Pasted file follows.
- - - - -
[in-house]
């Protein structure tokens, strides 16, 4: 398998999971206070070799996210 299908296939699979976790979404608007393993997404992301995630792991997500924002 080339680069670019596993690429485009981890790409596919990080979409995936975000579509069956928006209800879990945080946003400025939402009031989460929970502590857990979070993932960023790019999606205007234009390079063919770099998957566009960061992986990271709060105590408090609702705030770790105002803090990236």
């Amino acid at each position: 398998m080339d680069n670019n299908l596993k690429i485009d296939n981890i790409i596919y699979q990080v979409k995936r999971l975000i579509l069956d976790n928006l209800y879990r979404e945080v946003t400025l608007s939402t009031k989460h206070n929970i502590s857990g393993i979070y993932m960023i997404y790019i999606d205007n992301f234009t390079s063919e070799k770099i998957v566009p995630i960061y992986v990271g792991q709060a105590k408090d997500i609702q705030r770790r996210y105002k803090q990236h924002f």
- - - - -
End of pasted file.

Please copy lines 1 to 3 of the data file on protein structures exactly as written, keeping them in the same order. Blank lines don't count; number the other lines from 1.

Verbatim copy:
[in-house]
């Protein structure tokens, strides 16, 4: 398998999971206070070799996210 299908296939699979976790979404608007393993997404992301995630792991997500924002 080339680069670019596993690429485009981890790409596919990080979409995936975000579509069956928006209800879990945080946003400025939402009031989460929970502590857990979070993932960023790019999606205007234009390079063919770099998957566009960061992986990271709060105590408090609702705030770790105002803090990236």
């Amino acid at each position: 398998m080339d680069n670019n299908l596993k690429i485009d296939n981890i790409i596919y699979q990080v979409k995936r999971l975000i579509l069956d976790n928006l209800y879990r979404e945080v946003t400025l608007s939402t009031k989460h206070n929970i502590s857990g393993i979070y993932m960023i997404y790019i999606d205007n992301f234009t390079s063919e070799k770099i998957v566009p995630i960061y992986v990271g792991q709060a105590k408090d997500i609702q705030r770790r996210y105002k803090q990236h924002f």